Thai vote shows deep desire for change — if the generals will allow it


Some 40 million voters in Thailand delivered on Sunday an unmistakable message: They are unhappy with nine years of military rule and want change. The official results aren’t expected for weeks, and there will be a period of intense jockeying among the parties to form a governing coalition. But the generals who have ruled the country since 2014 should respect the people’s unequivocal verdict and return to the barracks. This is far from guaranteed, even though, in the long term, it is neither in Thailand’s or in its military’s interest to suppress the popular will.

The pro-democracy camp’s success on Sunday was expected from opinion polling, but the depth of its victory was breathtaking. The urban-based, progressive Move Forward party was projected to come out on top with around 151 seats, followed by Pheu Thai, the latest iteration of the populist political machine of an ousted prime minister now in exile, Thaksin Shinawatra, with around 141 seats.

Mr. Thaksin’s parties have won every free Thai election for about the past two decades, but the military has repeatedly either kept the party from power through the courts or ousted it in coups. Pheu Thai is now led by Mr. Thaksin’s daughter, Paetongtarn Shinawatra, 36, who had been leading in many pre-election polls.

Move Forward is led by Pita Limjaroenrat, a 42-year-old Harvard Kennedy School alumnus and a business executive. The late surge of support for Move Forward appears to have come from millions of first-time voters who might have also been tired of the dynastic politics represented by Pheu Thai, meaning that voters opted for a major political realignment.

Smaller opposition parties also scored well, and all the pro-democracy parties seem willing to work together to form what should be an overwhelming bloc for change.

The biggest loser appears to be current Prime Minister Prayuth Chan-ocha, who led the 2014 coup and retired from the military to be an ostensible civilian government leader. His United Thai Nation Party is poised to come in fifth place in the constituency vote, with only around 36 parliamentary seats. Mr. Prayuth, who polls show is widely unpopular after nine years in power, had campaigned on a promise of continuity — something Thai voters clearly rejected. Mr. Prayuth’s party came in behind even a rival military party led by his erstwhile deputy, Prawit Wongsuwan, who is also a retired general.

The two main opposition parties were both considered unpalatable to the military. The generals disliked and feared Pheu Thai for its populist brand of politics that particularly appeals to poor Thais in the country’s northeast. Both Mr. Thaksin and later his sister were deposed. But Move Forward represents an even bigger threat to the military and the conservative elements in Thai society, for example by pledging to end military conscription and modify the country’s strict “lèse-majesté” law that makes it illegal to criticize the king.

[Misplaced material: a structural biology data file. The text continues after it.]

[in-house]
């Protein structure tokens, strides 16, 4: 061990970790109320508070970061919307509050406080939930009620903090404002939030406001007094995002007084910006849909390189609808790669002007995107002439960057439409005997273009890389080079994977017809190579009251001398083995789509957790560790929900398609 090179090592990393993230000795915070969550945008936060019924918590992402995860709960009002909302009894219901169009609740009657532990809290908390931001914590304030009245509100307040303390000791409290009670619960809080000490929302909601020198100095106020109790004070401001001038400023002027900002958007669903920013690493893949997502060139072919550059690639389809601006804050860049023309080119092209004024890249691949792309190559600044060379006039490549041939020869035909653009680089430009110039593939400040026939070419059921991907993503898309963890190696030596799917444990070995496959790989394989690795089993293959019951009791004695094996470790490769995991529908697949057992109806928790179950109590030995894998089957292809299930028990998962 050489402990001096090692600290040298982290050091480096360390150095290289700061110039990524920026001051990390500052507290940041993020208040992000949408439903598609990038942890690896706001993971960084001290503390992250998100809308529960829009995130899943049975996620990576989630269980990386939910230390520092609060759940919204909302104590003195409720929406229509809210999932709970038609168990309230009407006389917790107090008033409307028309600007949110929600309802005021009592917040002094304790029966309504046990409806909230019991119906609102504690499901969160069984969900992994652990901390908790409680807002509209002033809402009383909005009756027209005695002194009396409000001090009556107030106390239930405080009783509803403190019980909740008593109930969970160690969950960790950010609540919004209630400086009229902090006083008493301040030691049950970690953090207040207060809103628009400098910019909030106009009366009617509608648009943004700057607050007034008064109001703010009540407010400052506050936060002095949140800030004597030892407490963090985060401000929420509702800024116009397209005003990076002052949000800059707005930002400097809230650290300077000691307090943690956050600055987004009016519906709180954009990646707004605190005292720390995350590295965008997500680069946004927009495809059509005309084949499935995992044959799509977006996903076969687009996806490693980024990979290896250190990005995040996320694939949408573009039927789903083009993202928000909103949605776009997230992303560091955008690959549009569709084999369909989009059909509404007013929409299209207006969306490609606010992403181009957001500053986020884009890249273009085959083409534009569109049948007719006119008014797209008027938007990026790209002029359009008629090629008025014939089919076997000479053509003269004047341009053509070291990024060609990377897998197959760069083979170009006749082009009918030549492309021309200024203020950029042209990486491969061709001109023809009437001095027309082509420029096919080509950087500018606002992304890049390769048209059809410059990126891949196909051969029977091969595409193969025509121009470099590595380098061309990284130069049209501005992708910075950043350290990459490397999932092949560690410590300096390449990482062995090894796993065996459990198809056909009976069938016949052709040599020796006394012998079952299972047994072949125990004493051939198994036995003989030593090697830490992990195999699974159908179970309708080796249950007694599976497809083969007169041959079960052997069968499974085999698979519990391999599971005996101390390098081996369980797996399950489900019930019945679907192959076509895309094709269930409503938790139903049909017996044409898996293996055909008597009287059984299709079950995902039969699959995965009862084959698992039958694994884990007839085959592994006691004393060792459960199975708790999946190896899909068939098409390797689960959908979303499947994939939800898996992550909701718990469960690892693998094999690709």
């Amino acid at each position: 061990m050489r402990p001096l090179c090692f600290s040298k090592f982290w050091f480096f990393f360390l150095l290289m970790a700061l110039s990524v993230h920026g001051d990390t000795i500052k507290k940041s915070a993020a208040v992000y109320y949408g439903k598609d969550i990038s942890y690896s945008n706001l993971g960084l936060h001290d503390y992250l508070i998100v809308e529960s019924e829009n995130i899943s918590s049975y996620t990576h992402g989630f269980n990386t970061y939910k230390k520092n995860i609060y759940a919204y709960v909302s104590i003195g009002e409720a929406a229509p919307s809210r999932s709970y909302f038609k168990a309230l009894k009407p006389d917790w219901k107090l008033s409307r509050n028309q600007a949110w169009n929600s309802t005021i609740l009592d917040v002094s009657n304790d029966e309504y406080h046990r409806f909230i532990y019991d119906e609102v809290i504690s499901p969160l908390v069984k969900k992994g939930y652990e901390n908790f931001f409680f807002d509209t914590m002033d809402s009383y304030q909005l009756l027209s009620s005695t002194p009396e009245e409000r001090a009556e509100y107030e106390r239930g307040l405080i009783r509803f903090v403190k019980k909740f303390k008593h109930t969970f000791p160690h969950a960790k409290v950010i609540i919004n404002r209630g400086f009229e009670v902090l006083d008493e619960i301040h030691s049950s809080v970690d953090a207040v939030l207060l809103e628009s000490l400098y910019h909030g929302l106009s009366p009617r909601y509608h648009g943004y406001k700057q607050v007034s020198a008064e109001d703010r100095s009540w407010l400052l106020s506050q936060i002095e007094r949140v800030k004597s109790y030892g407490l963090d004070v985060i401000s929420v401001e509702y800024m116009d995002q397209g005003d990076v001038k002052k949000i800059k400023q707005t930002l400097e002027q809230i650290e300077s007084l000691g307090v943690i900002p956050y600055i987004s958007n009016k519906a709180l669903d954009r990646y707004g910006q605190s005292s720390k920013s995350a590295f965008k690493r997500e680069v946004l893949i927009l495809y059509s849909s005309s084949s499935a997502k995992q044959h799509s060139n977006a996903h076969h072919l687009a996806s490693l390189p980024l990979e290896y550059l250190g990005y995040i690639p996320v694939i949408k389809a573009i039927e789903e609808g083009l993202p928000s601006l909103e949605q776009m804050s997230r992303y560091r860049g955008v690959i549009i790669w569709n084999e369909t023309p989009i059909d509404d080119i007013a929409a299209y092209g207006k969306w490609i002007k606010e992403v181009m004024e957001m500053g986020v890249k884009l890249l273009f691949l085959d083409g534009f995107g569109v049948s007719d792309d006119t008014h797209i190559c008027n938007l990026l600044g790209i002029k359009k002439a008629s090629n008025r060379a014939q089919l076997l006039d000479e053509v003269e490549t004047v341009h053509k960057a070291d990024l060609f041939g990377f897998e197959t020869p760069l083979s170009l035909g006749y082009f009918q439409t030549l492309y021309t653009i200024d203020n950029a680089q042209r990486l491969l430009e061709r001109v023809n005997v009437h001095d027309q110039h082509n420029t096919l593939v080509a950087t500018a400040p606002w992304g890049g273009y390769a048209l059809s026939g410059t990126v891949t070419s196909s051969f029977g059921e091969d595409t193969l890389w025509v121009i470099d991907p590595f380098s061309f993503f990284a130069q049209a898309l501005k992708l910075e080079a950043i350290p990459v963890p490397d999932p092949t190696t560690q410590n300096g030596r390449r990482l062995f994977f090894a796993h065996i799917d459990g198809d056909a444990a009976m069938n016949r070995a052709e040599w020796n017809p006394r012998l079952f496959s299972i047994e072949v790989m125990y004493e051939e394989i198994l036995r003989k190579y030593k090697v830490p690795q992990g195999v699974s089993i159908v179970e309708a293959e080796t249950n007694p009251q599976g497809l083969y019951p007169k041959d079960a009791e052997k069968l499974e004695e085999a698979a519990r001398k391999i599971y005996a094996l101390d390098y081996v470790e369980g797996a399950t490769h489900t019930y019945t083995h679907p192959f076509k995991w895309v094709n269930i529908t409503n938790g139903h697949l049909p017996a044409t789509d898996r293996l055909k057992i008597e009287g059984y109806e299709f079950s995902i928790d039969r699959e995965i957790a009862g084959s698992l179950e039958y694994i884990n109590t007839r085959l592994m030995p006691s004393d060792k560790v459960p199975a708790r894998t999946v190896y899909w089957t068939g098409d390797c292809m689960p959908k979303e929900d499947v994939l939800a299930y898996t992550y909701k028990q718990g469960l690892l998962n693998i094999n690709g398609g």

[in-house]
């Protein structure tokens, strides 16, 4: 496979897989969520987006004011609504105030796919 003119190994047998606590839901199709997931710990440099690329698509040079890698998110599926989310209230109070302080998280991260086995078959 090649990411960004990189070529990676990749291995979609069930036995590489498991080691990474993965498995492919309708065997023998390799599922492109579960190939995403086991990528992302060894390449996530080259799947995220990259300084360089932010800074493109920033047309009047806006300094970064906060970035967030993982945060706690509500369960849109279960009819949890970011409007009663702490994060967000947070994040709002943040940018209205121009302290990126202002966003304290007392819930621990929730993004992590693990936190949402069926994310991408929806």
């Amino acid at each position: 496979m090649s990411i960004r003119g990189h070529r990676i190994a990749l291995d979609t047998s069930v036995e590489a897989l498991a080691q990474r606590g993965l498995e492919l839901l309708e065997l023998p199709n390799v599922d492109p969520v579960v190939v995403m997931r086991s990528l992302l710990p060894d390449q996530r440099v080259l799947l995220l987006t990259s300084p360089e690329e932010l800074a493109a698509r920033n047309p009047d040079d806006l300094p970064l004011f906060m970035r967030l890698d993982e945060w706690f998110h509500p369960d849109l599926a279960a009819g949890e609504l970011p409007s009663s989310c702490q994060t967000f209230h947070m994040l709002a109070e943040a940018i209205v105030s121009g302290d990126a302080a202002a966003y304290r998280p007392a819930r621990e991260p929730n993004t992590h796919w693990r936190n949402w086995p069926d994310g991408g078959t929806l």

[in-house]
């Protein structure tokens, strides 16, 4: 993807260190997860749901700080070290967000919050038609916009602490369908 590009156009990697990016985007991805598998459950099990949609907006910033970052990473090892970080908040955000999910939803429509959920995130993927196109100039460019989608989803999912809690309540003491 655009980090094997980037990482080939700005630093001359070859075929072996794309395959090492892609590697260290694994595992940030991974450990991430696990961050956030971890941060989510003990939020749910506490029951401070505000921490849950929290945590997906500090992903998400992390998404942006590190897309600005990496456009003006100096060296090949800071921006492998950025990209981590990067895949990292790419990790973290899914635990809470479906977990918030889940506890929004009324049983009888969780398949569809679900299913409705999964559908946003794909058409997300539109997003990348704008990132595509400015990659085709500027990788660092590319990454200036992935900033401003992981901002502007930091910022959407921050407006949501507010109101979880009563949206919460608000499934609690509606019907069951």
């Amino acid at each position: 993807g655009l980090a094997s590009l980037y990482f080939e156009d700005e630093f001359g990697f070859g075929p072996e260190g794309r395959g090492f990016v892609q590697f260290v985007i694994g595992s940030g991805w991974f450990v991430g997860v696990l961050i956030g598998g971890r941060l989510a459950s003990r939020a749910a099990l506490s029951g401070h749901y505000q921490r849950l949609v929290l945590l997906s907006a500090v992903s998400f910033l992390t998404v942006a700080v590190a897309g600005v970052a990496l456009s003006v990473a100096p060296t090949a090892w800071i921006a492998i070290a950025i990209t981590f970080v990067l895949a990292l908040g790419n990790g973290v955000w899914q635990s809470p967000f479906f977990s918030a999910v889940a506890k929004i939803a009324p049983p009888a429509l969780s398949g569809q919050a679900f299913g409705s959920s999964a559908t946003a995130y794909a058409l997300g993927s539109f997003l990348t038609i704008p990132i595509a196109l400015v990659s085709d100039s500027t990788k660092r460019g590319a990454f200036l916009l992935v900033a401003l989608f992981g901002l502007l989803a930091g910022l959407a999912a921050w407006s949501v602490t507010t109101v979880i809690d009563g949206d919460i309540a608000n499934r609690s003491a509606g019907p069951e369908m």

That so many Thais, particularly young people, were willing to vote for a party that openly advocated a change to the law protecting the once-revered monarchy is itself a sign of the dramatic change underway in Thailand. The question now is whether the conservative forces, including the military and the monarchy, will respect the people’s wishes. Mr. Pita on Sunday said his party had no intention of backing down on its campaign pledges.

It’s not a given in Thailand that the soldiers will stand down, despite their resounding repudiation at the polls. Under the constitution they designed to guarantee a dominant military role in politics, the next prime minister will be chosen not just by the 500-member House of Representatives. A 250-member Senate, appointed entirely be the ruling junta, also has a vote for prime minister, meaning the military can still suppress this popular surge.

So while many Thais are elated, some caution — and vigilance among leaders in the United States and other democracies — is still needed. One need to look at Thailand’s neighbor, Myanmar, where the popular party of Nobel Prize winner Aung San Suu Kyi scored a landslide victory in elections in November 2020, only to see the military take power three months later and annul the result. Myanmar has been gripped by civil war ever since.

The tragedy there should be a cautionary note to any generals in Thailand thinking of defying their country’s legitimate election results. As the Thai political system wrangles over Sunday’s results, the Biden administration and other foreign observers should make this point clearly and often.

The Washington Post


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